“ The head being risen, the members cannot stay long behind.”




St. John xx. 11-15.

But Mary stood without at the sepulchre weeping: and as she wept, she stooped down, and looked into the sepulchre, and seeth two angels in white sitting, the one at the head, and the other at the feet, where the body of Jesus had lain. And they say unto her, Woman, why weepest thou? She saith unto them, Because they have taken away my Lord, and I know not where they have laid him. And when she had thus said, she turned herself back, and saw Jesus standing, and knew not that

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2 Is. xxvi, 19; St. John xii. 24.

3 South, Ser. xxxiv. We find the same idea in Augustine, Ser. ccxli. 1, and Tr. viii. 12.

it was Jesus. Jesus saith unto her, Woman, why weepest thou ? whom seekest thou ?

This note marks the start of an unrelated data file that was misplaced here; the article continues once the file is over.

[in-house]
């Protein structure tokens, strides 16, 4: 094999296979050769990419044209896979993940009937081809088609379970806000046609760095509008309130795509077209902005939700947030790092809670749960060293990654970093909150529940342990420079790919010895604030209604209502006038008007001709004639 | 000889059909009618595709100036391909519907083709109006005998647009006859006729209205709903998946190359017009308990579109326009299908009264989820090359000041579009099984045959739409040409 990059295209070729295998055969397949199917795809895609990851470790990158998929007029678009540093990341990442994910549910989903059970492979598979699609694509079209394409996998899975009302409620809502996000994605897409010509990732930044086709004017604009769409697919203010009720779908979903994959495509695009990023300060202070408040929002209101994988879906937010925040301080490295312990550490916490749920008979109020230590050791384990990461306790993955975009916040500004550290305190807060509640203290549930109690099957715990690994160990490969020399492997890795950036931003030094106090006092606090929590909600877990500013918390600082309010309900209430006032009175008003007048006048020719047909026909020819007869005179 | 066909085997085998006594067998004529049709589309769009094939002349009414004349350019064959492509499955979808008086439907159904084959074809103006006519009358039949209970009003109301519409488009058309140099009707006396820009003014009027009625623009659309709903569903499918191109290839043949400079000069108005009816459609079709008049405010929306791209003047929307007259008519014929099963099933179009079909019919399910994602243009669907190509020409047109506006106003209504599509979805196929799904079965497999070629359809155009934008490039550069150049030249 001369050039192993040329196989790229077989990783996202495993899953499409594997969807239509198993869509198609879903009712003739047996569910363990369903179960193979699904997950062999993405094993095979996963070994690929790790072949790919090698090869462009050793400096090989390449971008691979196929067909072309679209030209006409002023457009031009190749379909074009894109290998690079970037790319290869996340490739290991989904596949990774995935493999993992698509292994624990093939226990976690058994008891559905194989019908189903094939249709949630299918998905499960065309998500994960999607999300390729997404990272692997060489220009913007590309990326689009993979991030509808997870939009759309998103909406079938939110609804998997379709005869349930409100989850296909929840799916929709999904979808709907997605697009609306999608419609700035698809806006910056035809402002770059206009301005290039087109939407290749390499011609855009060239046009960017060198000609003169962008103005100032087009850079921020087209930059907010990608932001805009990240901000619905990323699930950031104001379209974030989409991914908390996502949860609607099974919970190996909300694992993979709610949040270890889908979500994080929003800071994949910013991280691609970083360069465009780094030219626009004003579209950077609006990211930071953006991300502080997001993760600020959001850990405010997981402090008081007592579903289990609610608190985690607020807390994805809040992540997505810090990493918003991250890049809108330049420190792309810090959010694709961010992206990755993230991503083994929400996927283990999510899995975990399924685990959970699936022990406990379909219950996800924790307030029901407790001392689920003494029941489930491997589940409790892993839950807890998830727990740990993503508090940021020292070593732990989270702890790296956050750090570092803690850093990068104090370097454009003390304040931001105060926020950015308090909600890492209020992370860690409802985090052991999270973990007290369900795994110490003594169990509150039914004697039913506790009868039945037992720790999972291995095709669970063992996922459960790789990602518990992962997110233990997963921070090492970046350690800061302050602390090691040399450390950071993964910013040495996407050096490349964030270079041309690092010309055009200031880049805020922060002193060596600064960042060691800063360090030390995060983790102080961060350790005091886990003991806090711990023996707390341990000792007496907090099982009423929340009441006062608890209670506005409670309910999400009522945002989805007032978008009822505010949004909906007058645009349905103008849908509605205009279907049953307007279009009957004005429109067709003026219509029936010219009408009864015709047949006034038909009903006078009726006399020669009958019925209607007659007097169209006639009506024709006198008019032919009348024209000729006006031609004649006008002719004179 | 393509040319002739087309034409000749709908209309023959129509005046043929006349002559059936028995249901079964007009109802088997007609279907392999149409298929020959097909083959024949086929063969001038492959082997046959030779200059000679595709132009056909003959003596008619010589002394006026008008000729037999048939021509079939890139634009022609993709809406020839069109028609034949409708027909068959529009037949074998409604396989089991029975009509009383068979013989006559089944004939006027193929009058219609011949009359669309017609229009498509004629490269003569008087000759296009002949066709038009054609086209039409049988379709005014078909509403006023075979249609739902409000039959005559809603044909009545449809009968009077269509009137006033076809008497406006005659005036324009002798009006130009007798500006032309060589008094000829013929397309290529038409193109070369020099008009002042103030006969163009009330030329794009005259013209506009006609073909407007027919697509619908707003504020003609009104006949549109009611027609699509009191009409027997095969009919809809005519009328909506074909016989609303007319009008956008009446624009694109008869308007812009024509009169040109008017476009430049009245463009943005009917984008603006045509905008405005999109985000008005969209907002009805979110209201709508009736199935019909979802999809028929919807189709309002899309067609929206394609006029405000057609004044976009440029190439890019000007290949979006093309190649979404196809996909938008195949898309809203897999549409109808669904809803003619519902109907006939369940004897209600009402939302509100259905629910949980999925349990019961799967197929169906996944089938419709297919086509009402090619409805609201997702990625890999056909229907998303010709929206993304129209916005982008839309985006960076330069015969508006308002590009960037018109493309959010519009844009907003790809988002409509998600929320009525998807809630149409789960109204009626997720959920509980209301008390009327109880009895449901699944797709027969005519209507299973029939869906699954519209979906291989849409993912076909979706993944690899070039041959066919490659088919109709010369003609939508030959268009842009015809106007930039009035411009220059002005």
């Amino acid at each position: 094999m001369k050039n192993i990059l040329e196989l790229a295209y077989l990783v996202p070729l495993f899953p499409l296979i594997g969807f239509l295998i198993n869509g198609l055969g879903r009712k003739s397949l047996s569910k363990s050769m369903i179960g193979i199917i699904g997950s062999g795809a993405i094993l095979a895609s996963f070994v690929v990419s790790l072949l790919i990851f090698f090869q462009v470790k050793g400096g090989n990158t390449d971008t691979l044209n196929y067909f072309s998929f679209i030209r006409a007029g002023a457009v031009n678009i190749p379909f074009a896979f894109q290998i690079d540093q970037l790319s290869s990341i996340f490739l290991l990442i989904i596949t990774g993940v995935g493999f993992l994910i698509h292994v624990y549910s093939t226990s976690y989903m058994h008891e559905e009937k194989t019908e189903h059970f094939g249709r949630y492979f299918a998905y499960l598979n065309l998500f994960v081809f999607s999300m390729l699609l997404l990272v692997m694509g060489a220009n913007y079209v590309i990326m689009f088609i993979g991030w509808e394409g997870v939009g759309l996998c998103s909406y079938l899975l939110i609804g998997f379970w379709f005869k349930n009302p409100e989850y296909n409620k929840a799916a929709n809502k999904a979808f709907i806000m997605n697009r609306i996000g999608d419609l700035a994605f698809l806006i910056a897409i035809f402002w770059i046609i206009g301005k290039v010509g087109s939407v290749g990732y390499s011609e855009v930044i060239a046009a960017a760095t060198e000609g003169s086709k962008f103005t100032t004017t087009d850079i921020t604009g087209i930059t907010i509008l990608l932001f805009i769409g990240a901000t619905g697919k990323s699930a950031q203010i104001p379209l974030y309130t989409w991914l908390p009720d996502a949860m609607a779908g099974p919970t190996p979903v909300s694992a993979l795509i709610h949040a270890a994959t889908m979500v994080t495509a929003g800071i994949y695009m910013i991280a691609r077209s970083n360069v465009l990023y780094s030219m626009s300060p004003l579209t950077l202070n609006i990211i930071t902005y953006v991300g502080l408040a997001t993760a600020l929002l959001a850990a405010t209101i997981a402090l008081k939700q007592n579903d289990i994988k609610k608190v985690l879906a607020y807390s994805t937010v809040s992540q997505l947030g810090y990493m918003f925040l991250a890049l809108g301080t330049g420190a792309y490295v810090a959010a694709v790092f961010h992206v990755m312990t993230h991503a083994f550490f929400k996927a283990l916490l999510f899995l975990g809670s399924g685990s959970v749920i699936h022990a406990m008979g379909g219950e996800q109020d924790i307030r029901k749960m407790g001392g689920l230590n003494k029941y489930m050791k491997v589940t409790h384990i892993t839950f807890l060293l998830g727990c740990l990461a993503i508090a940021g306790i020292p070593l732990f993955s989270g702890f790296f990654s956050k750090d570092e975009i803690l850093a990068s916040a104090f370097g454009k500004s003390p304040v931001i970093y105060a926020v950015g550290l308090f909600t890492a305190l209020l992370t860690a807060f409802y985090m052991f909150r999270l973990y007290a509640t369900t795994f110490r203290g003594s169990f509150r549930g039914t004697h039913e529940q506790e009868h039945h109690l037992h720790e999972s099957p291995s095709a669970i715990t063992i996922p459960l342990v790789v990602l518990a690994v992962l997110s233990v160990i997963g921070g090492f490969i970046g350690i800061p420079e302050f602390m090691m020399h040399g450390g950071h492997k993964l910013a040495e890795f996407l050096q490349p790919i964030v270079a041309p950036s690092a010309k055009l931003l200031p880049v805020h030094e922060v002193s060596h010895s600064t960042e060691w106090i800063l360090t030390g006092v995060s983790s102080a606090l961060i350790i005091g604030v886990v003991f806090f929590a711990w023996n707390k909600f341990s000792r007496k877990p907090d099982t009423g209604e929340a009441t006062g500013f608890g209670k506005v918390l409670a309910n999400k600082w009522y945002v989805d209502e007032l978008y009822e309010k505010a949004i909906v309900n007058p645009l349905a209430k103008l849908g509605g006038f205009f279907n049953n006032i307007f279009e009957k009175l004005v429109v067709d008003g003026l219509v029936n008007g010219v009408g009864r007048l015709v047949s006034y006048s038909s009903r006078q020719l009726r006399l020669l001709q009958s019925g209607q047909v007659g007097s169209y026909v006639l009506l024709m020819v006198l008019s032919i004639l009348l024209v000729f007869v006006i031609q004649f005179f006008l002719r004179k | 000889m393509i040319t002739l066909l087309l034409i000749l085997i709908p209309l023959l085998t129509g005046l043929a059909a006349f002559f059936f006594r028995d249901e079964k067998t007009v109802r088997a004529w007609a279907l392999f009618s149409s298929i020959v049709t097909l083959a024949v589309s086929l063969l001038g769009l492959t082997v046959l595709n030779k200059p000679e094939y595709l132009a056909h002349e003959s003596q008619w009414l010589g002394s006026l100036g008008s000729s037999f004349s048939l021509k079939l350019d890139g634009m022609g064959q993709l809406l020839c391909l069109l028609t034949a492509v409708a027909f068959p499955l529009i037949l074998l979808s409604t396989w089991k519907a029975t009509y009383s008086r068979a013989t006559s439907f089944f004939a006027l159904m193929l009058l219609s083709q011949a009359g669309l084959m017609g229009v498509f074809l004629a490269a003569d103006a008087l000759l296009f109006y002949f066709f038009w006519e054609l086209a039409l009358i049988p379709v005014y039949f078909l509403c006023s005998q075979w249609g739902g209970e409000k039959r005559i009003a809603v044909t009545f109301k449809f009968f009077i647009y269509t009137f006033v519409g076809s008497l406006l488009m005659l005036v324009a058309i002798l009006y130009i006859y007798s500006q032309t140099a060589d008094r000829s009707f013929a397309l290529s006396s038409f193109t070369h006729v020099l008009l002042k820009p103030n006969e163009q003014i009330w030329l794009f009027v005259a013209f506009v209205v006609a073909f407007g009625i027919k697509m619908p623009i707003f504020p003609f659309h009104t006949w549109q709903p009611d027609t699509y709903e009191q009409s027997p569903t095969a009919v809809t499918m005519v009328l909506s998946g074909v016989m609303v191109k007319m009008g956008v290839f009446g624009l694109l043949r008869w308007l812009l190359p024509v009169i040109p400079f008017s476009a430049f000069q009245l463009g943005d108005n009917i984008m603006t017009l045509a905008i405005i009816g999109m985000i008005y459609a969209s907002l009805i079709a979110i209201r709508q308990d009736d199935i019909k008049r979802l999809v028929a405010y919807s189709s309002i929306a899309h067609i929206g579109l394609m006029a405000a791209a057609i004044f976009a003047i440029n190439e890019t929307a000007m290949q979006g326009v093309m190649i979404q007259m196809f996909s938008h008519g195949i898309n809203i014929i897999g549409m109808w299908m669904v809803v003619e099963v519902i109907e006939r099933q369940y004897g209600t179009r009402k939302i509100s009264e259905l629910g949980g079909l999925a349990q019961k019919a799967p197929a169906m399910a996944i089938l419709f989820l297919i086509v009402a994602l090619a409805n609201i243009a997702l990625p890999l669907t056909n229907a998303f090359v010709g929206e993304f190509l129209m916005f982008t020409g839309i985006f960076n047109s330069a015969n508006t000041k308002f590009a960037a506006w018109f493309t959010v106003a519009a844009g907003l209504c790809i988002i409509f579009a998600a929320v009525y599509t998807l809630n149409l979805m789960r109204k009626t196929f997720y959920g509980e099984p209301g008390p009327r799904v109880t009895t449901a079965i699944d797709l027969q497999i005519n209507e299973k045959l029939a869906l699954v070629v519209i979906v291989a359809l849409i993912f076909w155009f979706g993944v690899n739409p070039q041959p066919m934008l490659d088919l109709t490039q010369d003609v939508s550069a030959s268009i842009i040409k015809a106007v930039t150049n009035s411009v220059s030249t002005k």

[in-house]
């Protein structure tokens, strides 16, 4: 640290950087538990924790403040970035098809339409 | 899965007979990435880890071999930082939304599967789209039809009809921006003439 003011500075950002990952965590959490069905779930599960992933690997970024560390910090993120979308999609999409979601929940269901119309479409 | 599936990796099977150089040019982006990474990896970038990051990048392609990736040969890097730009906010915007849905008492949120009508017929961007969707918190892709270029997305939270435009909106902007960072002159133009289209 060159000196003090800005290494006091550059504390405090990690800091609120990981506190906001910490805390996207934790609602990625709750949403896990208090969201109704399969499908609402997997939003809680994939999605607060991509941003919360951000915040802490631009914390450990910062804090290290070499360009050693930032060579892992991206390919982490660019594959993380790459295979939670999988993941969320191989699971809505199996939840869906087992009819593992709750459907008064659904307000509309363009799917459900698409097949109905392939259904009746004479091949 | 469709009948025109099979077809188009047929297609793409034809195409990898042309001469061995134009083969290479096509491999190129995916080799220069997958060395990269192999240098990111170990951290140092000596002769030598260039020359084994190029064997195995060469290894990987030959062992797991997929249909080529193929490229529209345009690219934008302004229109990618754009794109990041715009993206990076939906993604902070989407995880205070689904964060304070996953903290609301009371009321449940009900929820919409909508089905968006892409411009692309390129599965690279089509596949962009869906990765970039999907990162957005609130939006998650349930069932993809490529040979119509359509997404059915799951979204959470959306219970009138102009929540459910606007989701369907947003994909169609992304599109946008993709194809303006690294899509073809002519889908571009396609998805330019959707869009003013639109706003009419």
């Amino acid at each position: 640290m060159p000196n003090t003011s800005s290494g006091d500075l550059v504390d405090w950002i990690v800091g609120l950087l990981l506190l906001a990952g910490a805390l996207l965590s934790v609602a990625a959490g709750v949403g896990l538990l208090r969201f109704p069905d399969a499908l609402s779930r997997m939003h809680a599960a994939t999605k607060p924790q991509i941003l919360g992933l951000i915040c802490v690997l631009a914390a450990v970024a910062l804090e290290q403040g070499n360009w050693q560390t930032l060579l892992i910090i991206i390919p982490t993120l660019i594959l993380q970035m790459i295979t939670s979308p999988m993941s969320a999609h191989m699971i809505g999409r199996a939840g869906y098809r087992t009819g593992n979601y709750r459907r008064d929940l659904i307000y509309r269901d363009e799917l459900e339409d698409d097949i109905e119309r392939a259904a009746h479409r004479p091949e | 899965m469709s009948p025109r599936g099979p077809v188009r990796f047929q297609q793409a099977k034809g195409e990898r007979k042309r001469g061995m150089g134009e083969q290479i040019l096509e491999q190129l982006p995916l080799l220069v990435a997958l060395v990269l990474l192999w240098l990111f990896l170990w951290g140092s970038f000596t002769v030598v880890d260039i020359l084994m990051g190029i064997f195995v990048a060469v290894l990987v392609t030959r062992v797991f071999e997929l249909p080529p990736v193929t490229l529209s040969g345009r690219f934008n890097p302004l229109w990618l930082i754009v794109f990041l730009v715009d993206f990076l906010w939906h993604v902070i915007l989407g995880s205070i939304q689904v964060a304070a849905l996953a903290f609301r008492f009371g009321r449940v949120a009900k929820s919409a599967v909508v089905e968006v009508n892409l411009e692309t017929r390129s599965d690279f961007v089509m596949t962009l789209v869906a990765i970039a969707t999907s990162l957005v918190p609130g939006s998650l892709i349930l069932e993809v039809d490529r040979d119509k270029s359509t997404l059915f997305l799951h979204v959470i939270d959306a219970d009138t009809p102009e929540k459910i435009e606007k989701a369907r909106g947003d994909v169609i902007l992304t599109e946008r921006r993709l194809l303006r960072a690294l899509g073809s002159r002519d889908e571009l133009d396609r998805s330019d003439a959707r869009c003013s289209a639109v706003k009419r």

It is the first appearance of our Lord after His resurrection. Not to any one of the Apostles whom He had chosen, not to that Disciple even whom Jesus loved, but to a faithful woman the Lord first appeared. Peter had gone away wondering, but Mary stood without at the sepulchre weeping; weeping at that which should have made her alway rejoice; weeping because the Lord was not still in His sepulchre ; at which, if it had been so, she might have wept indeed. But though somewhat slow of heart to believe all that the Prophets had spoken, she was yet bound to that sepulchre with bands of love. There she still stood, riveted to the spot, the hallowed ground where the body of Jesus had lain. Nor is her love and constancy without its rich reward. Still weeping, she stoops down (so graphically is her action described) to look for herself, though her companions had already looked in vain. First she sees Angels unawares. This sepulchre is not so deserted as it seemed. Here are heavenly sentinels still keeping their watch about His bed of stone. There,—where, like that ancient type of Him, in his fugitive and sad journey, He laid Him down to sleep, with a stone for His pillow,-was a ladder set up between earth and Heaven, and the Angels of God, according to His own prediction, ascending and descending upon the Son of Man. So now her opening eyes begin to see what Peter and John had not seen; two Angels, like the Cherubim of Glory shadowing the mercy-seat, in the forsaken habitation of Him who of old dwelt between the Cherubim. They are clothed in white, in festal garments, emblems of purity and rejoicing; and they are sitting, resting, showing that their work was done. But so absorbed is Mary in her search for One, so full of her recent utter loss, so pre-occupied with one great subject, that, like a vessel filled according to its capacity, she can contain no more. Her spirit too has of late sustained such shocks, and undergone these last three